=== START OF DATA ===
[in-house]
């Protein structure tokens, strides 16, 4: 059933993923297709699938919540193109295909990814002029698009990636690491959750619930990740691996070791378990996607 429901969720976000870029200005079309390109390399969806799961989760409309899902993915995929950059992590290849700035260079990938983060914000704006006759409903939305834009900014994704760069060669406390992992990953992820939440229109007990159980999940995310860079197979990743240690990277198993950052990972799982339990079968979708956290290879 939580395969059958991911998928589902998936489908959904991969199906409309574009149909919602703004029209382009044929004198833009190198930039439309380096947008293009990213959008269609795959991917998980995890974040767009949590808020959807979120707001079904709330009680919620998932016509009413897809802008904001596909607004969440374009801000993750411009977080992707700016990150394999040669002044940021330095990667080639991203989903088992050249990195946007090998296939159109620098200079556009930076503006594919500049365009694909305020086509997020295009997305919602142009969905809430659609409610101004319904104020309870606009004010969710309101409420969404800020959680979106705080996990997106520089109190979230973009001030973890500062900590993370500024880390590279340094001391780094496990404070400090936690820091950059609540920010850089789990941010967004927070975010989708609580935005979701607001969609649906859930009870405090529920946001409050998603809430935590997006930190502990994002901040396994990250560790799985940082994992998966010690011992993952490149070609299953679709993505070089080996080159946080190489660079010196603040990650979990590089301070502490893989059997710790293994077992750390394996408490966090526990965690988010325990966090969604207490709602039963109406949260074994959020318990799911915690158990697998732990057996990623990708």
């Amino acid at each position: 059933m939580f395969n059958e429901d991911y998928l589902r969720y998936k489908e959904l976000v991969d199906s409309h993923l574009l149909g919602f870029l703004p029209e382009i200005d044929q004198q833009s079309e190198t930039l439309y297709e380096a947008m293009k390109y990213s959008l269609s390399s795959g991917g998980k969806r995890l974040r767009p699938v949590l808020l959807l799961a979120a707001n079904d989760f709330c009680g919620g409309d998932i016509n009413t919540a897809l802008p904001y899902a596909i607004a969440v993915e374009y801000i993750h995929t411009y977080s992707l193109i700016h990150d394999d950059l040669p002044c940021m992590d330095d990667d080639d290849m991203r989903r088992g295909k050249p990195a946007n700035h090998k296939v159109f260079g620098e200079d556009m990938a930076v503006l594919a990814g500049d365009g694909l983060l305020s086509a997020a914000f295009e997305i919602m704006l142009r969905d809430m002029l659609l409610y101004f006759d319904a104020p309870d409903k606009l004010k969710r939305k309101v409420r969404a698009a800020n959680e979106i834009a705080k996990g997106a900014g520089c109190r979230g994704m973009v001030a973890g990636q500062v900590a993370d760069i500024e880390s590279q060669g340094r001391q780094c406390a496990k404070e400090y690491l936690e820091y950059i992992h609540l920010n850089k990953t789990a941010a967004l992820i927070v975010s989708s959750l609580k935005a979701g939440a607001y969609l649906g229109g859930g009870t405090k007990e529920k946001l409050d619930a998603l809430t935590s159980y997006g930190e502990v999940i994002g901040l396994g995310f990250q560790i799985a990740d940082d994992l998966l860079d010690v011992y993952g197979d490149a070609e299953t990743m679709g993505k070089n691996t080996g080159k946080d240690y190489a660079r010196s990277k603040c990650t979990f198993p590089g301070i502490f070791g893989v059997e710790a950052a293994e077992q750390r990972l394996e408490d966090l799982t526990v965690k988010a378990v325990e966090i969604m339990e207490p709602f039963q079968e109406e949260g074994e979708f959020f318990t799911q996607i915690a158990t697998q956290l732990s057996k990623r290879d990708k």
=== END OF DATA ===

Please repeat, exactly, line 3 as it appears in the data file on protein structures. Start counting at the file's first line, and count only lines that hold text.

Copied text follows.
């Amino acid at each position: 059933m939580f395969n059958e429901d991911y998928l589902r969720y998936k489908e959904l976000v991969d199906s409309h993923l574009l149909g919602f870029l703004p029209e382009i200005d044929q004198q833009s079309e190198t930039l439309y297709e380096a947008m293009k390109y990213s959008l269609s390399s795959g991917g998980k969806r995890l974040r767009p699938v949590l808020l959807l799961a979120a707001n079904d989760f709330c009680g919620g409309d998932i016509n009413t919540a897809l802008p904001y899902a596909i607004a969440v993915e374009y801000i993750h995929t411009y977080s992707l193109i700016h990150d394999d950059l040669p002044c940021m992590d330095d990667d080639d290849m991203r989903r088992g295909k050249p990195a946007n700035h090998k296939v159109f260079g620098e200079d556009m990938a930076v503006l594919a990814g500049d365009g694909l983060l305020s086509a997020a914000f295009e997305i919602m704006l142009r969905d809430m002029l659609l409610y101004f006759d319904a104020p309870d409903k606009l004010k969710r939305k309101v409420r969404a698009a800020n959680e979106i834009a705080k996990g997106a900014g520089c109190r979230g994704m973009v001030a973890g990636q500062v900590a993370d760069i500024e880390s590279q060669g340094r001391q780094c406390a496990k404070e400090y690491l936690e820091y950059i992992h609540l920010n850089k990953t789990a941010a967004l992820i927070v975010s989708s959750l609580k935005a979701g939440a607001y969609l649906g229109g859930g009870t405090k007990e529920k946001l409050d619930a998603l809430t935590s159980y997006g930190e502990v999940i994002g901040l396994g995310f990250q560790i799985a990740d940082d994992l998966l860079d010690v011992y993952g197979d490149a070609e299953t990743m679709g993505k070089n691996t080996g080159k946080d240690y190489a660079r010196s990277k603040c990650t979990f198993p590089g301070i502490f070791g893989v059997e710790a950052a293994e077992q750390r990972l394996e408490d966090l799982t526990v965690k988010a378990v325990e966090i969604m339990e207490p709602f039963q079968e109406e949260g074994e979708f959020f318990t799911q996607i915690a158990t697998q956290l732990s057996k990623r290879d990708k």